Egret II Mini review: Will you rEGRET buying this bite-sized arcade cabinet

Egret II Mini review: Will you rEGRET buying this bite-sized arcade cabinet

Egret II Mini

Egret II Mini contains 40 games, including Space Invaders, Bubble Bobble, Darius Gaiden and more (Image: ININ)

The five-star Mega Drive Mini and the superb SNES Classic may have more mainstream appeal, but if you love retro gaming and fondly remember feeding arcade machines your hard-earned pocket money, then the Egret II Mini could be this year’s must-have gaming device. The Egret II Mini is a pretty faithful recreation of Taito’s iconic arcade cabinets that were extremely popular in Japan. It contains 40 built-in games, a rotating screen, stereo speakers and an adjustable joystick, making it one of the more feature-heavy devices in the ever expanding miniature market.

Other than the games list (but more on that later), it’s the adjustable screen that really makes the Egret II Mini feel like something special.

An absolute godsend if you’re a fan of vertically-scrolling shoot-em-ups, the Egret II Mini features a satisfyingly clicky rotating screen. Just click it in, pop it out and twist the screen around for when you want to play vertically scrolling games the proper way – such as Space Invaders, RayForce and Gun Frontier.

When you want to play the more commonly available side-scrolling games, simply rotate the screen back to its original position and it will adjust the aspect ratio automatically.

Being able to play games with a suitable aspect ratio is boosted further by the fact that the LCD display measures in at a solid 5-inches, meaning you’re never squinting to make out the action onscreen.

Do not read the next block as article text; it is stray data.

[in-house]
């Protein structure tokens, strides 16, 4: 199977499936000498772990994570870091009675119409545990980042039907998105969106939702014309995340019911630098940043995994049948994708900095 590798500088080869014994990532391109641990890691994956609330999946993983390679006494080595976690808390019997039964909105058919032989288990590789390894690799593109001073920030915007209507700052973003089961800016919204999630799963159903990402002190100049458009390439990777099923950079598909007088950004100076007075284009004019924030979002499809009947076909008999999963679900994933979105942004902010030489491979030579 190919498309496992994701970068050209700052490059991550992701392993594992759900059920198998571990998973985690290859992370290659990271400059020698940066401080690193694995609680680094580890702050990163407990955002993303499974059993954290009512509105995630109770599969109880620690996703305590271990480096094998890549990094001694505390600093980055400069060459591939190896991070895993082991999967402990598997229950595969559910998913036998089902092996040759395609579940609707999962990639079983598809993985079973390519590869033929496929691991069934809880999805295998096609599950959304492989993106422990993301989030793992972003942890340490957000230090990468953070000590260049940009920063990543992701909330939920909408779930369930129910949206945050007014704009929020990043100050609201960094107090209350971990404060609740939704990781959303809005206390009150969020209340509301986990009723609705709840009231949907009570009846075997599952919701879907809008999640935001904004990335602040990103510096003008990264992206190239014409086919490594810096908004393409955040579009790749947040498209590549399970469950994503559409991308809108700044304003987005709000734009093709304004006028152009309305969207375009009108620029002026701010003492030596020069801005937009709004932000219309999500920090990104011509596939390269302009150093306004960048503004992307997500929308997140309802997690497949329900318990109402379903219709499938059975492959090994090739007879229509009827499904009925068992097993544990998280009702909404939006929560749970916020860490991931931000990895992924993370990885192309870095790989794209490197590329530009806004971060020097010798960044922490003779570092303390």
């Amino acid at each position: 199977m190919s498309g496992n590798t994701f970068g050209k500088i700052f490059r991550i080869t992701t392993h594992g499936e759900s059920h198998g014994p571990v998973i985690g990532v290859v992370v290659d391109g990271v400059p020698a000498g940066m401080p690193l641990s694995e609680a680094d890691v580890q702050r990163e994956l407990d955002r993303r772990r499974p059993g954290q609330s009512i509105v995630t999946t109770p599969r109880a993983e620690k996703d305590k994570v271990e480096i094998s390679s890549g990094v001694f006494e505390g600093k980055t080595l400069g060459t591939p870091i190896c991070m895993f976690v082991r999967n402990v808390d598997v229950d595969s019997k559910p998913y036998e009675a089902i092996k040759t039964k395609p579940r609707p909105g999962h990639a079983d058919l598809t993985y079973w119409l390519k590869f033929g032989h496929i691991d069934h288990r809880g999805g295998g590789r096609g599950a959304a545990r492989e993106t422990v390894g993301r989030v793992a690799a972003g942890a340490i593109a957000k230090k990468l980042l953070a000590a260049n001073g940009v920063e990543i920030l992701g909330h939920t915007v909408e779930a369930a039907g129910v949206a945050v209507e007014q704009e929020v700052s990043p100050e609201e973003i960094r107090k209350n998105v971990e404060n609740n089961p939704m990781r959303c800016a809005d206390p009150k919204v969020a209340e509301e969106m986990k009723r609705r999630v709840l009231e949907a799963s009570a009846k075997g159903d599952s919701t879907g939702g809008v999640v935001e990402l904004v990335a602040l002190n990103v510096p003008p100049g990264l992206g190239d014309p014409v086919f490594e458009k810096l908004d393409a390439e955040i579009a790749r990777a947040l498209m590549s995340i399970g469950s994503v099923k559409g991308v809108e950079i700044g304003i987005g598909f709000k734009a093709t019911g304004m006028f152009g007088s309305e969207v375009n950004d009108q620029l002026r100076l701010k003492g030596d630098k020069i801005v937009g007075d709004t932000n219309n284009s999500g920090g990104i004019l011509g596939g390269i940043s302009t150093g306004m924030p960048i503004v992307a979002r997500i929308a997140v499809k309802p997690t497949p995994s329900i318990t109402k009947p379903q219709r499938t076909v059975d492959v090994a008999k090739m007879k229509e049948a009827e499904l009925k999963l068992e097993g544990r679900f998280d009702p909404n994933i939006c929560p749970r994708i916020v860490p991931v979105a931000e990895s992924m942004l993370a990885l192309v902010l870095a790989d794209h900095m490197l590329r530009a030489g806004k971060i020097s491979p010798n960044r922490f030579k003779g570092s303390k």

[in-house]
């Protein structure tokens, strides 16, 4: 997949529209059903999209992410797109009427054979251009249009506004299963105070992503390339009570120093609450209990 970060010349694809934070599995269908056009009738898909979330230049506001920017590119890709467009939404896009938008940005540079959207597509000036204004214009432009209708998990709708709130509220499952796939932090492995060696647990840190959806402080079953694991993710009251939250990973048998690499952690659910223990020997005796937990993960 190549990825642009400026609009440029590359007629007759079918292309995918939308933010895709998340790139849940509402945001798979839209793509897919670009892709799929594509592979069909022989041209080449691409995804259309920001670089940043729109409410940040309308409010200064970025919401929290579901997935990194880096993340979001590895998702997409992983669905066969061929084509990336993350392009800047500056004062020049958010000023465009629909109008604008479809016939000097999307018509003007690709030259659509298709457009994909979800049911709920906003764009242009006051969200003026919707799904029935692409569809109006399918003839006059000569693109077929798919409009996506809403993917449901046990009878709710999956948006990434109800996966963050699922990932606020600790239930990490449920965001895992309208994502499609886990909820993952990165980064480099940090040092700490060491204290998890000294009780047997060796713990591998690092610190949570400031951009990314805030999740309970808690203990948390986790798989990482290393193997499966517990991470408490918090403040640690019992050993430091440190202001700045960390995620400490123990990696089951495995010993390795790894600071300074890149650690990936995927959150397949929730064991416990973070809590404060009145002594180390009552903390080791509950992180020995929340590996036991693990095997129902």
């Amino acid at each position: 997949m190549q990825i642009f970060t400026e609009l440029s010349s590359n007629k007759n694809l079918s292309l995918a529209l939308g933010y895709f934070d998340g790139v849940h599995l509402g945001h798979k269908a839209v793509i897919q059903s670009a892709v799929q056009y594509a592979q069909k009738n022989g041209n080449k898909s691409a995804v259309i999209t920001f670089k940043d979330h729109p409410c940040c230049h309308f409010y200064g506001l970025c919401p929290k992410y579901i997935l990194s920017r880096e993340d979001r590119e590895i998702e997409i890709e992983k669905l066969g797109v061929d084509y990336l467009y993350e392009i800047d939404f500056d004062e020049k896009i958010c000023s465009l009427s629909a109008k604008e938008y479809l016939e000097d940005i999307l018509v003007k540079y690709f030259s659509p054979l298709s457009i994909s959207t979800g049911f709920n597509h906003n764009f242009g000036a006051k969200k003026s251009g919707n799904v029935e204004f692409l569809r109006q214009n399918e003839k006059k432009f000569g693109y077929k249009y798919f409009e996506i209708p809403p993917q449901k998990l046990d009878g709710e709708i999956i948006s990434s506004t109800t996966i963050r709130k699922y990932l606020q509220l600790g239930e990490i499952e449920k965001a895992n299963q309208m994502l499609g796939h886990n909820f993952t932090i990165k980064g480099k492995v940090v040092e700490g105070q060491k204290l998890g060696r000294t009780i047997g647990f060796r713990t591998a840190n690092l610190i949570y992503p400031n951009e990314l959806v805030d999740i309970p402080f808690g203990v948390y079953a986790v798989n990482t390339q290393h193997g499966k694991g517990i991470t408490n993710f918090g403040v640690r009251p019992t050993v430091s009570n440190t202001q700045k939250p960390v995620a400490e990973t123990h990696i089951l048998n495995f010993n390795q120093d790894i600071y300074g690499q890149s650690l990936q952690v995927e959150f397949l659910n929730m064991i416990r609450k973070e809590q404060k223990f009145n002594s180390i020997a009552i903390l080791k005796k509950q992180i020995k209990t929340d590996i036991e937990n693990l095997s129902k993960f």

It’s a far cry from the original Sega Astro Mini, where certain games were borderline unplayable due to the dinky 3.9-inch screen and pointless 16:9 display mode.

You can see a comparison of the two devices and their respective game-to-screen ratios below.

Egret II Mini vs Astro City Mini

Not only is the Egret II bigger than the Astro City Mini, but it makes better use of the display (Image: ININ SEGA)

Egret II Mini vs Sega Astro Mini

The difference between vertically scrolling games is even more pronounced (Image: ININ SEGA)

Another really nice touch is the ability to switch the joystick between four directions and eight directions, while the glowing marquee and instructional panel with swappable cards adds an extra layer of legitimacy.

Factor in the solid build quality and sizeable form factor that’s actually comfortable to play out of the box, and the Egret II Mini strikes the perfect balance between practicality and authenticity.

The games list is another big tick in the win column for the Taito Egret II Mini, both in terms of variety and overall quality.

The base unit ships with 40 games, which is far greater than the paltry 16 games on the Capcom Home Arcade, and the 22 titles bundled with the Astro City Mini V. It even tops the original Astro City Mini, which comes with 37 games.

The Egret II Mini doesn’t feature as many household names as some of its rivals – Space Invaders is the earliest and most historically significant of the bunch – but there are very few games that don’t have at least some redeeming qualities.

Egret II Mini rotating screen

The rotating display means you can play vertical games like Space Invaders without squinting (Image: ININ)

EGRET II Mini games list

• Adventure Canoe (1982)

• Bubble Bobble (1986)

• Bubble Memories (1995)

• Bubble Symphony (1994)

• Cadash (1989)

• Chack’n Pop (1983)

• Dan-Ku-Ga (unreleased update to Kaiser Knuckle, 1995)

• Darius Gaiden (1994)

• Don Doko Don (1989)

• Elevator Action (1983)

• Elevator Action Returns (1994)

• Fairyland Story (1985)

• Growl (1990)

• Gun Frontier (1990)

• Halley’s Comet (1986)

• Hat Trick Hero (1990)

• Kaiser Knuckle (1994)

• Kiki KaiKai (1986)

• The Legend of Kage (1985)

• Liquid Kids Adventure (1990)

• Lunar Rescue (1979)

• Lupin III (1980)

• Metal Black (1991)

• New Zealand Story (1988)

• The Ninja Kids (1990)

• Outer Zone (1984)

• Pirate Pete (1982)

• Puzzle Bobble 2X (1995)

• Qix (1981)

• Raimais (1988)

• Rainbow Islands EXTRA (1988)

• Rastan Saga (1987)

• RayForce (1993)

• Scramble Formation (1986)

• Space Invaders (1978)

• Steel Worker (1980)

• Tatsujin (1988)

• Twin Cobra (1987)

• Violence Fight (1989)

• Volfied (1989)

Personal favourites include Elevator Action Returns, Rastan Saga, Runark (Growl), Darius Gaiden, Dan-Ku-Ga (and Kaiser Knuckle), Metal Black, Rayforce, Tatsujin, Gun Frontier, Kyukyoku Tiger (Twin Cobra) and Puzzle Bobble.